Don't be fooled: this is no neighbor's tabby lost in the woods. This is a wild beast!
Not only big cats can be wild! Besides lynxes, leopards and tigers, there are several kinds of cats who live in the wild and look almost like a pet. Imagine that you're having a walk in a Russian forest and suddenly meet a small tabby-like cat. Please, don't consider it lost or homeless - such cats don't need (or want!) your company and prefer to hunt on their own.
1. Caucasian wildcat
Goodcofeandcafe (CC BY-SA 4.0)
You've seen cats with this fur pattern a million times! But can you imagine that this wildcat (a relative to a European wildcat) is one of the most dangerous predators in the Caucasian mountain forests? It lives in Dagestan, North Ossetia, Kabardino-Balkaria, and other regions of the Russian Caucasus. Like any cat, it likes high places, but, unlike domestic cats, it prefers not a closet, but mountain heights up to 3,000 meters above sea level. In the Caucasus, there are enough such places, as well as plenty of food for this furry cat.
And now, just think that this cat hunts not only mice and birds, but also small hares and fish, if necessary. It knows how to ambush attack. It kills quickly and with no regret, biting into the victim's carotid artery. And immediately eats the vital organs: heart, liver, lungs. In short, the victim has no chance.
It differs from a domestic cat by its greater weight (up to 4-6 kg) and severe look. Of course, like any wild animal, it avoids people, but, during mating season, it can crossbreed with domestic cats, if they are nearby.
No one knows the exact number of the Caucasian wild cat, but it is about 3,000 to 40,000 individuals. The animal is listed in the Red Book of Russia.
2. Steppe wildcat (A kind of African wildcat)
This beautiful and elegant cat is considered a real ancestor of all modern domestic cats. Scientists believe that it was African steppe cats that gradually became domestic about 9,000 years ago in the Middle East and then began to accompany the ships fighting mice and rats - and that's how they spread across the world. Most often, these wildcats live in Africa and Asia.
In Russia, wild steppe cats only began to be documented 30 years ago. They live in the steppes of Kalmykia, Astrakhan and the Nogai steppes of Dagestan. These species are rare and are also listed in the Red Books of these regions; moreover, it is likely that some of the species are a hybrid of steppe cat and feral domestic cat.
The steppe cat has a lighter coat compared to the forest cat and a slimmer body with long legs. It doesn't have a lot of fur. It loves water, unlike other felines, but hates snow. Most of the time, this wildcat lives in crevices of rocks.
The employees of the Chernye Zemli Nature Reserve in Kalmykia often publish videos of steppe cats that come to watering holes or watch saigas, apparently imagining themselves to be tigers. At least, they look at large prey with great gastronomic interest.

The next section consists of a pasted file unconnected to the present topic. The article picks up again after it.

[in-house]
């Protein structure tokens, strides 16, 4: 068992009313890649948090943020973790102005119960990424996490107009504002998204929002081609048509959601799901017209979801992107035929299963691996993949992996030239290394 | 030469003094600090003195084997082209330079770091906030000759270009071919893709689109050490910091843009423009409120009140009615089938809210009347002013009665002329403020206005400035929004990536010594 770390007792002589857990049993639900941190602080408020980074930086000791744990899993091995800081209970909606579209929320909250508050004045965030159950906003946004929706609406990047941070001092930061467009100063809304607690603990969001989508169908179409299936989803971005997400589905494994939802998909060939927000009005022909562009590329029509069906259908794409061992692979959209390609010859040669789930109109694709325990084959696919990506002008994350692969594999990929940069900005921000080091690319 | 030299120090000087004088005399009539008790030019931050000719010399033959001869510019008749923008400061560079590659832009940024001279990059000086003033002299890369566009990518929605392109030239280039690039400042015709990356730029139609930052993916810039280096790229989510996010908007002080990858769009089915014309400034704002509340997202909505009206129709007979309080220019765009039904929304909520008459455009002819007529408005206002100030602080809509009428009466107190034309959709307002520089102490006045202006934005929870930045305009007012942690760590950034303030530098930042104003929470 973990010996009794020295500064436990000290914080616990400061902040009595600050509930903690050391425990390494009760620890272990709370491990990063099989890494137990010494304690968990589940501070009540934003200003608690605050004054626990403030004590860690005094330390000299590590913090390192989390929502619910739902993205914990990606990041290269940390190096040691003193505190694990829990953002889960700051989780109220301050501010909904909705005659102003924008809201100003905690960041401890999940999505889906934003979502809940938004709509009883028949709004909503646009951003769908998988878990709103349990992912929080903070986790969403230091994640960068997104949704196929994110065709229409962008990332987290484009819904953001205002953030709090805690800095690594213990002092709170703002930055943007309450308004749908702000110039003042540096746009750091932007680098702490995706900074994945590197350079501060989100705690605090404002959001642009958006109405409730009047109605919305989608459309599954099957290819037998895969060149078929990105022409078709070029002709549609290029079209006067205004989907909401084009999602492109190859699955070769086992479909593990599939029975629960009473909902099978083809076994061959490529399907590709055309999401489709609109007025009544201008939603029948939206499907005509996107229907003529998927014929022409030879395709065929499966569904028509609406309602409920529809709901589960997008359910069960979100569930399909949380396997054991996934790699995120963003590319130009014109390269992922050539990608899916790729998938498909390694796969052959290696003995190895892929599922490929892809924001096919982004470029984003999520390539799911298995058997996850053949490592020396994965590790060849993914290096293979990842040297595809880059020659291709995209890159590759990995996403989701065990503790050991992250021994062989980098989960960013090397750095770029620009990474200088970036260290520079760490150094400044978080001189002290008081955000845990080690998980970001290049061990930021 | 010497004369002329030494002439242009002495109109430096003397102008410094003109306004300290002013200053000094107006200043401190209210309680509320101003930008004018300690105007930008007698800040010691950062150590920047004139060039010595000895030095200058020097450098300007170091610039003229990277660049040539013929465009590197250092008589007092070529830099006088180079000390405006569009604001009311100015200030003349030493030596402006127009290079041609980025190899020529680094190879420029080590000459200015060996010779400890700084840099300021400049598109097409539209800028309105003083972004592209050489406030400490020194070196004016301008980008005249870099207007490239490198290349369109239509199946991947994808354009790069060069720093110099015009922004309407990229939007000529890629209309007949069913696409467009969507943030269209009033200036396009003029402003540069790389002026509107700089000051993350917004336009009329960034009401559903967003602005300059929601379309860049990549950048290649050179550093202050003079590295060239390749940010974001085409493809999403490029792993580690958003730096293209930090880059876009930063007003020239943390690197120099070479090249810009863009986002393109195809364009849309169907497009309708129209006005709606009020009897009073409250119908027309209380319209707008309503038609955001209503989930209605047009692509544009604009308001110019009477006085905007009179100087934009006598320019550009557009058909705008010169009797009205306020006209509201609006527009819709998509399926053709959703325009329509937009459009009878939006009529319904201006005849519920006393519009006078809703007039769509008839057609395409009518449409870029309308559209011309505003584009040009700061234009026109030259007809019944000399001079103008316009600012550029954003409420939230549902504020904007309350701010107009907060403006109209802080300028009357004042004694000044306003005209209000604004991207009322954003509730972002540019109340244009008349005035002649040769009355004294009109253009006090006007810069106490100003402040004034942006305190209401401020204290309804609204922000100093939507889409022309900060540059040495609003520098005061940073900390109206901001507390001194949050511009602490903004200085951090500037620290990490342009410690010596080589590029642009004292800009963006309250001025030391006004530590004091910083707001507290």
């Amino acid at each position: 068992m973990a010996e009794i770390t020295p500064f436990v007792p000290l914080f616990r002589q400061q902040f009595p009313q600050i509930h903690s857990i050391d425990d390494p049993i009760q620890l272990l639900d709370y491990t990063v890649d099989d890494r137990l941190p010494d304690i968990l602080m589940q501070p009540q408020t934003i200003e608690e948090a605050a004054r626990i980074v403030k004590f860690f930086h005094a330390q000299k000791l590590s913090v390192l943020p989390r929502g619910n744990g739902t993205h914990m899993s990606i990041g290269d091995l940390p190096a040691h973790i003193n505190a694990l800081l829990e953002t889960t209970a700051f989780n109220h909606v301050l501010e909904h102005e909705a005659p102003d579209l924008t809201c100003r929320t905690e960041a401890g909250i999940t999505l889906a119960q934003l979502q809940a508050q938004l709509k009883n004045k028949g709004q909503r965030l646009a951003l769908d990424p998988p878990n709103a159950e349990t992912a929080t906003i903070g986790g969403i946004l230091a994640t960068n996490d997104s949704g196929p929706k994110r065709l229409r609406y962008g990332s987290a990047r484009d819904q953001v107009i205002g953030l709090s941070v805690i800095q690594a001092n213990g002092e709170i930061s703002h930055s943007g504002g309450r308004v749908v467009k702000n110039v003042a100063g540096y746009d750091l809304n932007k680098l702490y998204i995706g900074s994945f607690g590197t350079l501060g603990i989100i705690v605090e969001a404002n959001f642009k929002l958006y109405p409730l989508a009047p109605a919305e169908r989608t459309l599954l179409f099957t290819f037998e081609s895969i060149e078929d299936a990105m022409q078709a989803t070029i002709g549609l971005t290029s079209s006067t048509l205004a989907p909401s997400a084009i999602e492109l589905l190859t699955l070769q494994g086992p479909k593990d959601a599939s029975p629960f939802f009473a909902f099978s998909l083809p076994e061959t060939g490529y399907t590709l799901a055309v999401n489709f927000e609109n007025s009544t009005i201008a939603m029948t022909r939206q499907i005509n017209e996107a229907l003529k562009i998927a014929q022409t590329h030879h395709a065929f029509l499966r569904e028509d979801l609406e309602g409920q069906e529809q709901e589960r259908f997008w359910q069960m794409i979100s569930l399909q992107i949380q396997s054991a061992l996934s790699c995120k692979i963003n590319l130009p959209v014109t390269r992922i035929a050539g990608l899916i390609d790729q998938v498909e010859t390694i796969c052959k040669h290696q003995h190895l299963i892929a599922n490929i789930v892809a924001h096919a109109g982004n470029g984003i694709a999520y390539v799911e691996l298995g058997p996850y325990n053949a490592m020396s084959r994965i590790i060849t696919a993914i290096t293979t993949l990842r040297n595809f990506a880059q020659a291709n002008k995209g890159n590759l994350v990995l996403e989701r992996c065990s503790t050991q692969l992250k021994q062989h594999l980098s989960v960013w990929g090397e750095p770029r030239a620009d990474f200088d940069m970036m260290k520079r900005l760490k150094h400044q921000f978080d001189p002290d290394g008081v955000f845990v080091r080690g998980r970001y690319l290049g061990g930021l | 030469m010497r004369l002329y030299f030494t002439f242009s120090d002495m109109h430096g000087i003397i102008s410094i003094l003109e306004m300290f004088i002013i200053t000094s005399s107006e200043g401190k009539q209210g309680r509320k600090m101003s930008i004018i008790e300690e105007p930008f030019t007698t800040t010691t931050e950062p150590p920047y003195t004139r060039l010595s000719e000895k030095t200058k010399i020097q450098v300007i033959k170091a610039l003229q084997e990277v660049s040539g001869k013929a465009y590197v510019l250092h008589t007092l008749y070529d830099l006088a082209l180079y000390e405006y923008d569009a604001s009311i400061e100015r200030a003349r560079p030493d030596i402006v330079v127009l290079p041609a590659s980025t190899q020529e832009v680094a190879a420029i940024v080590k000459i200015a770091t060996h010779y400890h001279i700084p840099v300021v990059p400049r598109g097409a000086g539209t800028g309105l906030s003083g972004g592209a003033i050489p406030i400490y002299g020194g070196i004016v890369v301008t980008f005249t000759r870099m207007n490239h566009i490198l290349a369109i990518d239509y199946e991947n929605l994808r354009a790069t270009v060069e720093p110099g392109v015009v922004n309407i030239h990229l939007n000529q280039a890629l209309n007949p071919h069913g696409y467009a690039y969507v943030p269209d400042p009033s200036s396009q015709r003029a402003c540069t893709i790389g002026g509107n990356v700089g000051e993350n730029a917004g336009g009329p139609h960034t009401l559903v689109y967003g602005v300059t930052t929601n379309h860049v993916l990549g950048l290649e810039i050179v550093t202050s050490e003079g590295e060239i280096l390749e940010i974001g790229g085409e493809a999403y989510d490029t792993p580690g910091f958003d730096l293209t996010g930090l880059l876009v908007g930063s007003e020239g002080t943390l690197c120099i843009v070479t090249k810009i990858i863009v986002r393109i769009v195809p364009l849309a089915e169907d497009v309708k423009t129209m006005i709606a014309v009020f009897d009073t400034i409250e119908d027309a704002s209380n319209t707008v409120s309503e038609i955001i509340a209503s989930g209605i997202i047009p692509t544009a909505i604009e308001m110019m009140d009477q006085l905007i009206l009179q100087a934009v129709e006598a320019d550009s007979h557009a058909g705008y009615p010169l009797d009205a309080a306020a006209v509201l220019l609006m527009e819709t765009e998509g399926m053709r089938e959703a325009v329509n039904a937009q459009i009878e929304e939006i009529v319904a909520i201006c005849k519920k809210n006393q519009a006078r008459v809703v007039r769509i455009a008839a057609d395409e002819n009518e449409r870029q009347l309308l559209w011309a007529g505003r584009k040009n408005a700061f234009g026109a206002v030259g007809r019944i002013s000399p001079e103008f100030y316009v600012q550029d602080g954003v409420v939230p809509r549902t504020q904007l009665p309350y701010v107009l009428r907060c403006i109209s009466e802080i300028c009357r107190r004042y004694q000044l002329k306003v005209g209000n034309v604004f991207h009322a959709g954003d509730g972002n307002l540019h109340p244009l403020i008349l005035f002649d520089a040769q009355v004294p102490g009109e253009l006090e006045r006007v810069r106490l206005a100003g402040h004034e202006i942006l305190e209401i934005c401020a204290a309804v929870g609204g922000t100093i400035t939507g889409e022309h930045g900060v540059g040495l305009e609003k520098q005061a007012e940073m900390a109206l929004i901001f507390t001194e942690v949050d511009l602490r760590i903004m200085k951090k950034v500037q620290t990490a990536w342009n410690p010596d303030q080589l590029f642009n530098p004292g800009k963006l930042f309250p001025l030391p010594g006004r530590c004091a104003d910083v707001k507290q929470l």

This cat really looks like a mini leopard, especially as a kitten! The Amur cat is a northern subspecies of the Bengal cat - the one that inhabits the tropics of Indonesia and the islands of Japan. The Amur leopard cat likes water and lives near the shores of the large Khanka Lake in the Far East, surrounded by forests, as well as in the 'Zemlya Leoparda' (Land of the Leopard) national park. This cat is a great swimmer and a great climber and can scale both trees and rocks, where it can mount ambushes.
The chances of seeing this cat in the wild are slimmer than those of encountering a tiger, although the two are neighbors. The Far Eastern leopard cat has been put on the Red List of endangered species and is considered so rare that scientists have been having trouble estimating how many of them remain. Nevertheless, locals believe that the number has been on the rise in recent years.
It has several names - reed cat, swamp cat, swamp lynx or just jungle cat. As a rule, these cats live in China and Central Asia, but, in Russia, they can only be found in the plains of Dagestan. In all, there are only about 500 of them left in the wild (less than Amur tigers!) and are, of course, also included in the Red Book of Russia.
It differs from domestic cats by its large size (8-12 kg) and rather short tail. As is clear from its name, it likes reed beds and reeds, while avoiding open spaces and mountains. It is not afraid of snakes and loves to fish. But, the main thing - just look at how it leaps! A real champion!
The manul, or Pallas's Cat, is one of the biggest introverts among animals. It lives on uninhabited steppes of the Zabaikalye and parts of Mongolia bordering that region. And it's considered the fluffiest cat in the world! But the manul hates one thing more than anything else - people! Read here to find out why and other fascinating facts about the Pallas's Cat here.
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